Table 3: Average weekly wages in Muncie MSA
|Industry||2012 Q1||2013 Q1||2014 Q1||2015 Q1||2016 Q1||Change, 2015-2016||Percent change, 2015-2016|
|Management of companies and enterprises||$1,888||$1,807||$2,072||$2,475||$2,221||-254||-10.3%|
|Real estate and rental and leasing||$657||$697||$652||$689||$659||-30||-4.4%|
|Other services (except public administration)||$426||$431||$439||$464||$447||-17||-3.7%|
|Arts, entertainment and recreation||$244||$263||$260||$275||$274||-1||-0.4%|
|Accommodation and food services||$236||$231||$232||$245||$249||4||1.6%|
|Health care and social services||$700||$762||$776||$810||$775||-35||-4.3%|
|Transportation and warehousing||$788||$803||$807||$827||$780||-47||-5.7%|
|Administrative, support, waste management and remediation||$438||$440||$455||$465||$429||-36||-7.7%|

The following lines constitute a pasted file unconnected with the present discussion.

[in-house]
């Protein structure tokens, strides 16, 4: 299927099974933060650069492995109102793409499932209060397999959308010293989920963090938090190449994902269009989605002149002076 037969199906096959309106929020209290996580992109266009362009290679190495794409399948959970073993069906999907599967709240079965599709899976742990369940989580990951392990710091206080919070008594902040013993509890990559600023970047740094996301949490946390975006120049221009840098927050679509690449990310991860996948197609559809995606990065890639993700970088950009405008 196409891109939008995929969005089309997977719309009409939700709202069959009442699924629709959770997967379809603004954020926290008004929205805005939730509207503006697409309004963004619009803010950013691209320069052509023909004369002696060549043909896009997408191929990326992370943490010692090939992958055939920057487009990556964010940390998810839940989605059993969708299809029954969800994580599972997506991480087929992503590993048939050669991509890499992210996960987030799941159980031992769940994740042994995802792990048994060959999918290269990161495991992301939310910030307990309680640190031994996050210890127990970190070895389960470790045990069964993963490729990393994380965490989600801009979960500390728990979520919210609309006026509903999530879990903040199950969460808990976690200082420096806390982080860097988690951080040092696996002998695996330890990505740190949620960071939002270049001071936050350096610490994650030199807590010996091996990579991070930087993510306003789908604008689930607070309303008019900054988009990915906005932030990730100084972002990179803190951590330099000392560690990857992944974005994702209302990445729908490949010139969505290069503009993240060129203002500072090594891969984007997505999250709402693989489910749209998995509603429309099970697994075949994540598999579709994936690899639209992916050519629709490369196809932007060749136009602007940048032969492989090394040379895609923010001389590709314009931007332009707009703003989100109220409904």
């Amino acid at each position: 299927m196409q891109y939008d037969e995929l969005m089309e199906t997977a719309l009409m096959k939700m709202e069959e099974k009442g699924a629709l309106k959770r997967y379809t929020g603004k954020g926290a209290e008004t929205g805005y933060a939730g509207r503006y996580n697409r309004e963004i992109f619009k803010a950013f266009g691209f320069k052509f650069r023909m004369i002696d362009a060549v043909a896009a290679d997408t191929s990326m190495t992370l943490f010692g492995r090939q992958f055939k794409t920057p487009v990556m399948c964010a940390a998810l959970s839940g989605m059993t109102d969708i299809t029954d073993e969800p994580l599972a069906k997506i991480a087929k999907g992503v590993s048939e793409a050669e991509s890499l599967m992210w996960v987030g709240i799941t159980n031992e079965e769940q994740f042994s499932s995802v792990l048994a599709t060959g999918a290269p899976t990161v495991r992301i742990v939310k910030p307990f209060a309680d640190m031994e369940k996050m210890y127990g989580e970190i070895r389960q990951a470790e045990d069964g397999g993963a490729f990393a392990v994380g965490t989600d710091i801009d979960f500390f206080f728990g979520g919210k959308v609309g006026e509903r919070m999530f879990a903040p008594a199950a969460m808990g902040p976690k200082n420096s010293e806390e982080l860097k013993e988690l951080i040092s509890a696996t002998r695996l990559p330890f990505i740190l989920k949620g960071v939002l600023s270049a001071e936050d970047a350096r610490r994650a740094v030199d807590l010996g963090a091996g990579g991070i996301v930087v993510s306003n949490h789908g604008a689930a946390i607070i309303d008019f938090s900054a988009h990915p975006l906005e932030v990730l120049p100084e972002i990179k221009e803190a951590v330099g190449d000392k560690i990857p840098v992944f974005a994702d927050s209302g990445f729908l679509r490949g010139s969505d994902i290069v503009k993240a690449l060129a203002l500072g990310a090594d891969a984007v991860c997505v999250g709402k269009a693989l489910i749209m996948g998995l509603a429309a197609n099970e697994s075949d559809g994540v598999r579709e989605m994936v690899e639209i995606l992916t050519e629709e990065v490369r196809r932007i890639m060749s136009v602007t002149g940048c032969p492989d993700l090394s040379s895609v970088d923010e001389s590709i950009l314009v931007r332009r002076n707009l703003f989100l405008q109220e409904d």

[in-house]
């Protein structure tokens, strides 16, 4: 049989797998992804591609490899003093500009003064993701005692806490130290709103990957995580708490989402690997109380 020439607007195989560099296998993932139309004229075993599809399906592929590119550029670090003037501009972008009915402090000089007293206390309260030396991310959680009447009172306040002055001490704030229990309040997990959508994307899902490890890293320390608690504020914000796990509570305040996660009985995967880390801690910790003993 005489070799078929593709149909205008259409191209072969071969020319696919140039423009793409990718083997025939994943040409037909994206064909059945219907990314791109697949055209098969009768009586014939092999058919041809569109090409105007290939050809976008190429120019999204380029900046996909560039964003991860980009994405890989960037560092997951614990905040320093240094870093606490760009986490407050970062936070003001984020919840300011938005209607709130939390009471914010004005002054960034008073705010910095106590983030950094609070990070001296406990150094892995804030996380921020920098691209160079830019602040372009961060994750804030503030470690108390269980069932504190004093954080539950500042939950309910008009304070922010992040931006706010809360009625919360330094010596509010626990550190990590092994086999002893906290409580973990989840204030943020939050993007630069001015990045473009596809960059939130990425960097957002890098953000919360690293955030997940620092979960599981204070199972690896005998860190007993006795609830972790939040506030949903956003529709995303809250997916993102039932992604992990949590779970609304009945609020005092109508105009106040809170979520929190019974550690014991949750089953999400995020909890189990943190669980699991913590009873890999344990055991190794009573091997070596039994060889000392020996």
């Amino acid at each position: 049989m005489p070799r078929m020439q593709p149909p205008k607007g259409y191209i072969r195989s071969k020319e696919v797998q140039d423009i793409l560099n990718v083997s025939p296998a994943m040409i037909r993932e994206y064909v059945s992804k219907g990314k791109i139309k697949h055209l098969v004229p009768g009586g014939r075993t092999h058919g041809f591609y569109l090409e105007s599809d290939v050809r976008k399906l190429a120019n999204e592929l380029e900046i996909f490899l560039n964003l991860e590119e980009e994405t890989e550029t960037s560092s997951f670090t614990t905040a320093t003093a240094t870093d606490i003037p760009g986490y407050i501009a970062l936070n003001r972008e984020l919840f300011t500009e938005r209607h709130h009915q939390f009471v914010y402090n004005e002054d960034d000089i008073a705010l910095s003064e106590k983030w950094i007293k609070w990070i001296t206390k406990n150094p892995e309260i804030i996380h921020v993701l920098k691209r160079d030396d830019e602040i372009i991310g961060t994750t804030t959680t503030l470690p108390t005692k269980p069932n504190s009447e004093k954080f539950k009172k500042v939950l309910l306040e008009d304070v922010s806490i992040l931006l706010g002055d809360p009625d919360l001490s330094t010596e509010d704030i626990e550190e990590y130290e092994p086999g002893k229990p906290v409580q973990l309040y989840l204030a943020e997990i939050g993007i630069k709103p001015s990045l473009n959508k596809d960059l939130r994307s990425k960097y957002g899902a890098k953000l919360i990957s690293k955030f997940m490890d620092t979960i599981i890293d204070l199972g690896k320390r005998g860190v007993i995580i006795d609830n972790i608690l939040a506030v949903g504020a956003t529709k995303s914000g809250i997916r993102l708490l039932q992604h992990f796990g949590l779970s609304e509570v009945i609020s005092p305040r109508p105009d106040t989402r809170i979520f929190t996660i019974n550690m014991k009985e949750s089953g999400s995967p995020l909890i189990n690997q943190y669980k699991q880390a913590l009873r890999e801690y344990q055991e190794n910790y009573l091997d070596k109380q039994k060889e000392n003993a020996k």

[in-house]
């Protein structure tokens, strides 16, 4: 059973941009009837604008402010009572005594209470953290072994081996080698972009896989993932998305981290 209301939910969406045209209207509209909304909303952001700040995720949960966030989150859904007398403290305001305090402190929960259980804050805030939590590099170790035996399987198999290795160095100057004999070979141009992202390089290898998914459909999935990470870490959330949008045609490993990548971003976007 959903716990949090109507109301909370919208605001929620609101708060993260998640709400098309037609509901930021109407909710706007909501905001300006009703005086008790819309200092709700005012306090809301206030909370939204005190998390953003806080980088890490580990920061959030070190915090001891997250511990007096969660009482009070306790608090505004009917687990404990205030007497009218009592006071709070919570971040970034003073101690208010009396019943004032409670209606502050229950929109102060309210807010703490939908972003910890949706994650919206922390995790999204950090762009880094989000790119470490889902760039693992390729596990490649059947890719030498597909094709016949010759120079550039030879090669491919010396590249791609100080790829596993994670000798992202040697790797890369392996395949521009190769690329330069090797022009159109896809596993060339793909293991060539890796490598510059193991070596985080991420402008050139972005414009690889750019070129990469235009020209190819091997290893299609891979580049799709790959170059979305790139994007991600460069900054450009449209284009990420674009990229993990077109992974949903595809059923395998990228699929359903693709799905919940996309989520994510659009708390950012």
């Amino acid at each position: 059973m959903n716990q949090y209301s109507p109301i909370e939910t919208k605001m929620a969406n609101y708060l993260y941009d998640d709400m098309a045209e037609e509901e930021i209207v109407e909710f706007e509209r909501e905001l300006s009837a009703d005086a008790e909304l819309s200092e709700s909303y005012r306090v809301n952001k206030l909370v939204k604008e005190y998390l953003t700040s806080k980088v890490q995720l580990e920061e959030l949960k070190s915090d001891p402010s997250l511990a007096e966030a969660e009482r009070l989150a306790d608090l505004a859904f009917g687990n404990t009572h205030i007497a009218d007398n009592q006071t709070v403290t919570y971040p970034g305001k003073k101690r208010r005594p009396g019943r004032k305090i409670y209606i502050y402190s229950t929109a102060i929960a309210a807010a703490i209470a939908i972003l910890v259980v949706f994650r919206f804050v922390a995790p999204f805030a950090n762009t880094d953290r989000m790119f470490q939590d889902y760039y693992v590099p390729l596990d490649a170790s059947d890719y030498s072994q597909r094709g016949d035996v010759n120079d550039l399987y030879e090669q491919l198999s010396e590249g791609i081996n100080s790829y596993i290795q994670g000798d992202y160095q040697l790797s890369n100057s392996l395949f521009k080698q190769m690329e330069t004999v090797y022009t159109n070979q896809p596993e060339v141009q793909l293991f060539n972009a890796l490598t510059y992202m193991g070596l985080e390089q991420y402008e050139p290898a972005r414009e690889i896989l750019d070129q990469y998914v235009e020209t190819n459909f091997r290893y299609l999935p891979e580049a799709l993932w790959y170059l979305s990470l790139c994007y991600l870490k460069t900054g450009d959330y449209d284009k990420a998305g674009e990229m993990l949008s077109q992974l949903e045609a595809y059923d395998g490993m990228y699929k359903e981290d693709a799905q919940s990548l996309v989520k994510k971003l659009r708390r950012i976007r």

|Finance and insurance||$835||$892||$960||$964||$882||-82||-8.5%|
|Professional, scientific and technical services||$766||$812||$840||$836||$846||10||1.2%|
Source: U.S. Bureau of Labor Statistics and Indiana Department of Workforce Development
Building permit activity remains well below pre-recession levels, but increased substantially during 2016. There were 16 new residential building permits issued during 2016—the highest since 2011, which had 33 new permits (see Table 4). Single-family construction made up the majority of those new permits. We expect building activity in the single-family submarket to increase over the next year.
Table 4: City of Muncie year-to-date residential building permits